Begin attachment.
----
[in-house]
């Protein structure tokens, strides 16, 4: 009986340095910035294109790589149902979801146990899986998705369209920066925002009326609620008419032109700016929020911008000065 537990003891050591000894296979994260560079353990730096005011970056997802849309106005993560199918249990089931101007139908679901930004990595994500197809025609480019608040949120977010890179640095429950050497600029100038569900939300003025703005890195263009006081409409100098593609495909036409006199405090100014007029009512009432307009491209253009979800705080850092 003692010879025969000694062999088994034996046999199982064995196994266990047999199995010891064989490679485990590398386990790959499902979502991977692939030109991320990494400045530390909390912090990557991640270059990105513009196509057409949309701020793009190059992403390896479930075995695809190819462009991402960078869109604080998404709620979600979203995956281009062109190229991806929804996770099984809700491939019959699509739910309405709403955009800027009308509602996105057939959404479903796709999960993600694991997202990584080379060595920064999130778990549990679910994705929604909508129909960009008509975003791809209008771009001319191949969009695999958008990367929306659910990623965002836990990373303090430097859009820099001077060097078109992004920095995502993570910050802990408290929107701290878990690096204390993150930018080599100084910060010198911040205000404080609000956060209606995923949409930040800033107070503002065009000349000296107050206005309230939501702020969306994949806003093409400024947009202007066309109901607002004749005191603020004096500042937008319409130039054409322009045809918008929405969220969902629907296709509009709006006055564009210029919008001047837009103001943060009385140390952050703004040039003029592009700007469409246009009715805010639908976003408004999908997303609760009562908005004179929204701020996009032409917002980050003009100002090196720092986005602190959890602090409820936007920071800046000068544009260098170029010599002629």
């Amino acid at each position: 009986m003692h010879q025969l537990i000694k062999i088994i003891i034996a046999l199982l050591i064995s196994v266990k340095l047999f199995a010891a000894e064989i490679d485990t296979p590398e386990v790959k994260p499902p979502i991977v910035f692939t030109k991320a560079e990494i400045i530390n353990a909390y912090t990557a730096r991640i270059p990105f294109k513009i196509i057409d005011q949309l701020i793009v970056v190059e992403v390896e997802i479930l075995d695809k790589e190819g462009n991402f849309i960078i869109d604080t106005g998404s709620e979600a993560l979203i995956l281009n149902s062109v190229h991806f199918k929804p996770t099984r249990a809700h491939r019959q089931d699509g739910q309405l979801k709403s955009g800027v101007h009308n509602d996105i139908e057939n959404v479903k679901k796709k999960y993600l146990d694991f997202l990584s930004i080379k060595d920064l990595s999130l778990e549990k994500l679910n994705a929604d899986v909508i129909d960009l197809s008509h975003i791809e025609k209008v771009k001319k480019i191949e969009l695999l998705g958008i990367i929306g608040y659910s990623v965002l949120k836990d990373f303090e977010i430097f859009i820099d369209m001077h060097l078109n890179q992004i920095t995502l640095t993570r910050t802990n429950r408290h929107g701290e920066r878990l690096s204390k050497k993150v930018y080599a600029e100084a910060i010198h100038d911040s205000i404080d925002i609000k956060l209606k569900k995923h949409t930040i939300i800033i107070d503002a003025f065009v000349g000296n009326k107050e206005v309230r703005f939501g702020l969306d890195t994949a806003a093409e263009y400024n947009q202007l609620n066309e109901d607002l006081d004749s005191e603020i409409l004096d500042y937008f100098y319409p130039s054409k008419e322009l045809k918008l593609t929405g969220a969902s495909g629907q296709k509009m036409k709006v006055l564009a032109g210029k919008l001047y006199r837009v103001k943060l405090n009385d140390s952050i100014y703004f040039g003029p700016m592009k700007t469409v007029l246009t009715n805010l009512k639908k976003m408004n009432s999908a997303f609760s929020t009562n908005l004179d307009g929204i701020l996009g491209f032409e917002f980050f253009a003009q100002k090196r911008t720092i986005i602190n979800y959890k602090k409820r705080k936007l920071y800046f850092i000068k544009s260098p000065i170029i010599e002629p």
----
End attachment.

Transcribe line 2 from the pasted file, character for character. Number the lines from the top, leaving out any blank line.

């Protein structure tokens, strides 16, 4: 009986340095910035294109790589149902979801146990899986998705369209920066925002009326609620008419032109700016929020911008000065 537990003891050591000894296979994260560079353990730096005011970056997802849309106005993560199918249990089931101007139908679901930004990595994500197809025609480019608040949120977010890179640095429950050497600029100038569900939300003025703005890195263009006081409409100098593609495909036409006199405090100014007029009512009432307009491209253009979800705080850092 003692010879025969000694062999088994034996046999199982064995196994266990047999199995010891064989490679485990590398386990790959499902979502991977692939030109991320990494400045530390909390912090990557991640270059990105513009196509057409949309701020793009190059992403390896479930075995695809190819462009991402960078869109604080998404709620979600979203995956281009062109190229991806929804996770099984809700491939019959699509739910309405709403955009800027009308509602996105057939959404479903796709999960993600694991997202990584080379060595920064999130778990549990679910994705929604909508129909960009008509975003791809209008771009001319191949969009695999958008990367929306659910990623965002836990990373303090430097859009820099001077060097078109992004920095995502993570910050802990408290929107701290878990690096204390993150930018080599100084910060010198911040205000404080609000956060209606995923949409930040800033107070503002065009000349000296107050206005309230939501702020969306994949806003093409400024947009202007066309109901607002004749005191603020004096500042937008319409130039054409322009045809918008929405969220969902629907296709509009709006006055564009210029919008001047837009103001943060009385140390952050703004040039003029592009700007469409246009009715805010639908976003408004999908997303609760009562908005004179929204701020996009032409917002980050003009100002090196720092986005602190959890602090409820936007920071800046000068544009260098170029010599002629």